The Complainants submit that a further indication of the Respondent’s bad faith is the fact that an email server has been configured on the disputed domain name and thus, there might be a risk that the Respondent is intending to or has engaged in phishing or some other type of illegal activity.

Moreover, the Respondent’s immediate offer to sell the domain name despite having been summoned to transfer the disputed domain name to the Complainants free of charge through a cease-and-desist letter is a strong indication that the Respondent hoped to sell the disputed domain name to the Complainants or to a competitor of the Complainants which is a clear evidence of registration and use in bad faith.

B. Respondent

The Respondent did not reply to the Complainant’s contentions.

6. Discussion and Findings

In accordance with paragraph 6 of the Policy, in this administrative proceeding, the Complainant must prove that each of the following three elements are present.

i) the disputed domain name is identical or confusingly similar to a trademark or service mark in which the Complainants have rights; and

ii) the Respondent has no rights or legitimate interests in respect of the disputed domain name; and

iii) the disputed domain name has been registered or is being used in bad faith.

A. Identical or Confusingly Similar

The Complainants, which are a parent and subsidiary company within an international group, have provided convincing evidence of their rights in the SOFITEL name and service mark acquired through their ownership of the abovementioned registered trademark owned by the second named Complainant and the goodwill in the mark established by their extensive international use of the mark in their hotel business.

The disputed domain name consists of the Complainants’ SOFITEL mark and the “.ae” ccTLD. As the ccTLD may be ignored for the purposes of comparison between the Complainants’ mark and the disputed domain name at issue, this Panel finds that the disputed domain name is identical to the Complainants’ mark.

The Complainants have therefore satisfied the first element of the test in paragraph 6(a)(i) of the Policy.

B. Rights or Legitimate Interests

The Complainants have made out a prima facie case that the Respondent has no rights or legitimate interests in the disputed domain name. The Respondent has never been authorized to use the Complainants’ SOFITEL name and mark whether as a domain name or as the address of a website; that he is not commonly known by the name; and that he is purporting to use the disputed domain name as a means to force the Complainant to pay him an advertising fee to redirect traffic from a website owned or controlled by the Respondent to the Complainants’ own website. As the disputed domain name is identical to the Complainants’ trademark this would produce the unacceptable and farcical situation whereby the Complainants would be paying to have traffic which was redirected away from their website be redirected back to their website. The Respondent could never acquire any rights or legitimate interests in the disputed domain name by such use.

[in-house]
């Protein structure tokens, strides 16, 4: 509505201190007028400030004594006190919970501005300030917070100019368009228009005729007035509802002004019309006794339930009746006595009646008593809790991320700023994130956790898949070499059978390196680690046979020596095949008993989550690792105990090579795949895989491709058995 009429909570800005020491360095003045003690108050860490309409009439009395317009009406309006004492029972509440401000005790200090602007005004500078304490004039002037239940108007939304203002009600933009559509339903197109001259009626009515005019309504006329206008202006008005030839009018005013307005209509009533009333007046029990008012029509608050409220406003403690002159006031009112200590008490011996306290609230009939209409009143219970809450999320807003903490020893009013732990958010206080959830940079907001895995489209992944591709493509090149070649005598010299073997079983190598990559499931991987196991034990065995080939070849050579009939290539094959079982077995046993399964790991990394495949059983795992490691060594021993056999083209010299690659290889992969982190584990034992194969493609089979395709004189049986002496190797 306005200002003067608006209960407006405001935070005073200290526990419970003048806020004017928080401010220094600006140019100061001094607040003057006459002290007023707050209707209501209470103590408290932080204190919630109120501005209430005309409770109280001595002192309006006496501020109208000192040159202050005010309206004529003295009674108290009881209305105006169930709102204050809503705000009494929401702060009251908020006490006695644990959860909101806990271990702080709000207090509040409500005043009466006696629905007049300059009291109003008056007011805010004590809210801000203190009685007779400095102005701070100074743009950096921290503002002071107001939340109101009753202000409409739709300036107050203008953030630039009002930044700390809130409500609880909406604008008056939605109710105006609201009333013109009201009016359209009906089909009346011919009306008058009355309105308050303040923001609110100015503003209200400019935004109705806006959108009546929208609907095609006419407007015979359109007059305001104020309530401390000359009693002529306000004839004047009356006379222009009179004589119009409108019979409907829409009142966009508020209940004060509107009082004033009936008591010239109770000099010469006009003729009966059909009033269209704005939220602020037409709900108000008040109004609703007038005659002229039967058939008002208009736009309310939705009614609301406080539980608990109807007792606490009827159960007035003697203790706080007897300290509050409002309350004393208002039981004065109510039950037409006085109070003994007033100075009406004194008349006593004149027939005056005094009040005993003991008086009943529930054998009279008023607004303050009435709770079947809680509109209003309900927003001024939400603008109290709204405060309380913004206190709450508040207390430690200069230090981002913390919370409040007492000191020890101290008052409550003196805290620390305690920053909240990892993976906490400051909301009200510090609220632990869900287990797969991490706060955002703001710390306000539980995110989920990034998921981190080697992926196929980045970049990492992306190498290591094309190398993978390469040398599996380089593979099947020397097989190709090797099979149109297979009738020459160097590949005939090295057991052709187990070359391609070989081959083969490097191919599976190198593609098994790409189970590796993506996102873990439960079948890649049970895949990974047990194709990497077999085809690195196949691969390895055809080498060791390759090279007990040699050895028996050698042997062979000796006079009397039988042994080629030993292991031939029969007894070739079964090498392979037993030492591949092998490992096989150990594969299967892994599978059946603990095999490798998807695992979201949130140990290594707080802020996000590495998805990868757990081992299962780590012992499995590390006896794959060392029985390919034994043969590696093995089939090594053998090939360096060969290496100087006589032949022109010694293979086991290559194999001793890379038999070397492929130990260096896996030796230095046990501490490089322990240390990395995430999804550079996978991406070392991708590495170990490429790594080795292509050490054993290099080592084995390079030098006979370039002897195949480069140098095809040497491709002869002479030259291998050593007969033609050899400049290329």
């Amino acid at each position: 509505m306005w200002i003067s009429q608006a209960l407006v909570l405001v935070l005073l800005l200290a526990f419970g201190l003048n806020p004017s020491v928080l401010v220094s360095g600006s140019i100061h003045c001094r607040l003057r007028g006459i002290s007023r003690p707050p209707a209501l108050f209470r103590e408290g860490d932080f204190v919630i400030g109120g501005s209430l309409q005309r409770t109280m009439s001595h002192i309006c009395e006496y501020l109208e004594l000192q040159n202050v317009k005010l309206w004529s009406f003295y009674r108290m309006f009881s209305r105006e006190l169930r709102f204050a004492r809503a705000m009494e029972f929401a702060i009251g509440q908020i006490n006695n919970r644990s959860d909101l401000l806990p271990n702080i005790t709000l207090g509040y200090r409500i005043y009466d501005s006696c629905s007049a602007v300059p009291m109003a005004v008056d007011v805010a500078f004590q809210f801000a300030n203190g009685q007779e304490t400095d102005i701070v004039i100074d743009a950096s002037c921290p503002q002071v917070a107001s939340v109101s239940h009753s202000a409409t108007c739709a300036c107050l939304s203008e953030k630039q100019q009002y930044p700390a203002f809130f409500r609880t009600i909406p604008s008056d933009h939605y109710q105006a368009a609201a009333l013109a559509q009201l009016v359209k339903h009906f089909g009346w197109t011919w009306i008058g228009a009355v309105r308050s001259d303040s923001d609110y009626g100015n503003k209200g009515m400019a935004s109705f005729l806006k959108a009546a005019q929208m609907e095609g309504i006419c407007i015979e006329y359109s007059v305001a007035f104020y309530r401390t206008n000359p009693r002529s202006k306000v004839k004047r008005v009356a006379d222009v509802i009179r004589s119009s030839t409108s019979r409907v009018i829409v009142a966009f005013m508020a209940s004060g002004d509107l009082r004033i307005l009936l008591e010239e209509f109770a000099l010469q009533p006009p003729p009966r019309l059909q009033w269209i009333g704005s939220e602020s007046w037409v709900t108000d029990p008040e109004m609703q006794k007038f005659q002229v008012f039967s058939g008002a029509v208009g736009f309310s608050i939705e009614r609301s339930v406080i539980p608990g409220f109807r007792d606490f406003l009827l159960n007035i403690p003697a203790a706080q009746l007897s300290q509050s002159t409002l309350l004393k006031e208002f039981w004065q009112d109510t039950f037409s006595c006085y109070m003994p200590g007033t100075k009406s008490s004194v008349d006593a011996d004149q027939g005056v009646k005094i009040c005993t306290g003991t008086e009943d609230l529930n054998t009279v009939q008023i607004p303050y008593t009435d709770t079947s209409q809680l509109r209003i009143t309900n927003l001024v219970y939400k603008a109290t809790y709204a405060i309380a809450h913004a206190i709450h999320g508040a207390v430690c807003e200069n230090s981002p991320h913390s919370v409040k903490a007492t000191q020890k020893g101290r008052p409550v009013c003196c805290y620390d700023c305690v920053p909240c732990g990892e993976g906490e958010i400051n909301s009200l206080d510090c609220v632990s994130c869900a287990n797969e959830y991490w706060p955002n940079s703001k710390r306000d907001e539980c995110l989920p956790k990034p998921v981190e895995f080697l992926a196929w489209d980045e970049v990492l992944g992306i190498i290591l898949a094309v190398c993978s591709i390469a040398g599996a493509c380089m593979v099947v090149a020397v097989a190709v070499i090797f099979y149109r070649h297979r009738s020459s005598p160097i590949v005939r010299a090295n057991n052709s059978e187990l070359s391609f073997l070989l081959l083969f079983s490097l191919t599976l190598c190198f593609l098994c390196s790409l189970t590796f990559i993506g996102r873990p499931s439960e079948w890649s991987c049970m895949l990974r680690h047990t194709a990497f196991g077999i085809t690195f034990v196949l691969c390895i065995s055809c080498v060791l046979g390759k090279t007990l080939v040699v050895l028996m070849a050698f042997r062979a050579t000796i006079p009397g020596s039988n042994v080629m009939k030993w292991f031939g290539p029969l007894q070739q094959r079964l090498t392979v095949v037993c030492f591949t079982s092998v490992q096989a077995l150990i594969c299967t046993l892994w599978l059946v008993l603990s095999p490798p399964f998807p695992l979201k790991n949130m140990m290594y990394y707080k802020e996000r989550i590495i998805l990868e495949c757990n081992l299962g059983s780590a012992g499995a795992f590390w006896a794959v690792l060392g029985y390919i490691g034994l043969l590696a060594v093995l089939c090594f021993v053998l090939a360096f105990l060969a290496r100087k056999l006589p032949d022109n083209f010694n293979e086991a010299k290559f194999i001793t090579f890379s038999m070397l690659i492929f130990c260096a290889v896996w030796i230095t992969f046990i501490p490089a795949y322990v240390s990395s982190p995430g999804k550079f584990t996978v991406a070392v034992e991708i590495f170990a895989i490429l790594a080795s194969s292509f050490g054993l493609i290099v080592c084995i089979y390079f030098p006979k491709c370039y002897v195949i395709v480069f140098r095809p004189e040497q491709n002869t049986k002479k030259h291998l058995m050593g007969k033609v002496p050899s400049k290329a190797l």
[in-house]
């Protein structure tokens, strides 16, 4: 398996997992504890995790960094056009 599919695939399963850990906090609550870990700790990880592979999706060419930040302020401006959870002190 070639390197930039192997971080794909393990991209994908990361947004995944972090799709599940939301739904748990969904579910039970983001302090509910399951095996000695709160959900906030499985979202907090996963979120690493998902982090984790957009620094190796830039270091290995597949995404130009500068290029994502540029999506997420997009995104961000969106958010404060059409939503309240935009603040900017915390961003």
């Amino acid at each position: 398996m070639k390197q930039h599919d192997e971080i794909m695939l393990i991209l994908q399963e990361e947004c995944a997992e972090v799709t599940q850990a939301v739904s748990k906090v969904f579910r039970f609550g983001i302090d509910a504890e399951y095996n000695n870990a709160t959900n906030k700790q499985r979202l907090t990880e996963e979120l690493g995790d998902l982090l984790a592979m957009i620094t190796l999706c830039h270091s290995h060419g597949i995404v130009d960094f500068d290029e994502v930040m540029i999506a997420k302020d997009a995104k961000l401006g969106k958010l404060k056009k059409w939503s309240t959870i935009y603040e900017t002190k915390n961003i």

It is well accepted within the jurisprudence of domain name dispute resolution that has evolved under other policies on other domains such as the Uniform Domain Name Dispute Resolution Policy (“UDRP”) for generic Top‑Level Domains (“gTLDs”), that when a complainant makes out a prima facie case that a respondent has no rights or legitimate interest in a domain name, the burden of production shifts to the respondent to establish such rights. In the view of this Panel, it is appropriate that this approach should be applied under the Policy for the “.ae” domain also.

As the Respondent has failed to deliver a Response to the Complaint and has merely communicated with the Center denying any association with the disputed domain name, it follows that he has failed to discharge the burden of production and the Complainant is entitled to succeed in the second element of the test in paragraph 6(a)(ii) of the Policy.

C. Registered or is Being Used in Bad Faith

This Panel accepts the Complainants’ submission that registrant of the disputed domain name must have been actually aware of the Complainants, their SOFITEL name and mark, and the goodwill that they have acquired in the SOFITEL mark through their extensive use of the mark throughout the world including the UAE where they have an established chain of hotels.

It is inconceivable that anyone would choose and register the disputed domain name which is identical to the Complainants’ name and mark without authorization from the Complainants, for any purpose except to take predatory advantage of the Complainants’ rights in the goodwill and reputation of the name and mark.

The explanation proffered by the Respondent that the disputed domain name <sofitel.ae> was registered to represent the “SOFITELAE” abbreviation which is not related to the Complainants’ mark makes no sense whatsoever.

This Panel finds that on the balance of probabilities the disputed domain name was registered in bad faith in order to take predatory advantage of the Complainants’ rights in the SOFITEL mark.

As the Policy requires the Complainants to prove that the disputed domain name was either registered or used in bad faith, it is not necessary for this Panel to consider the Respondent’s use of the disputed domain name in order to make a finding in favour of the Complainant.

The Complainants have therefore succeeded in proving the third and final element of the test in paragraph 6(a)(iii) of the Policy also and are entitled to succeed and be granted the reliefs sought in the Complaint.

7. Decision

For the foregoing reasons, in accordance with paragraphs 6(i) of the Policy and 15 of the Rules, the Panel orders that the disputed domain name <sofitel.ae> be transferred to the second named Complainant, SoLuxury HMC.

James Bridgeman
Panelist
Date: April 16, 2019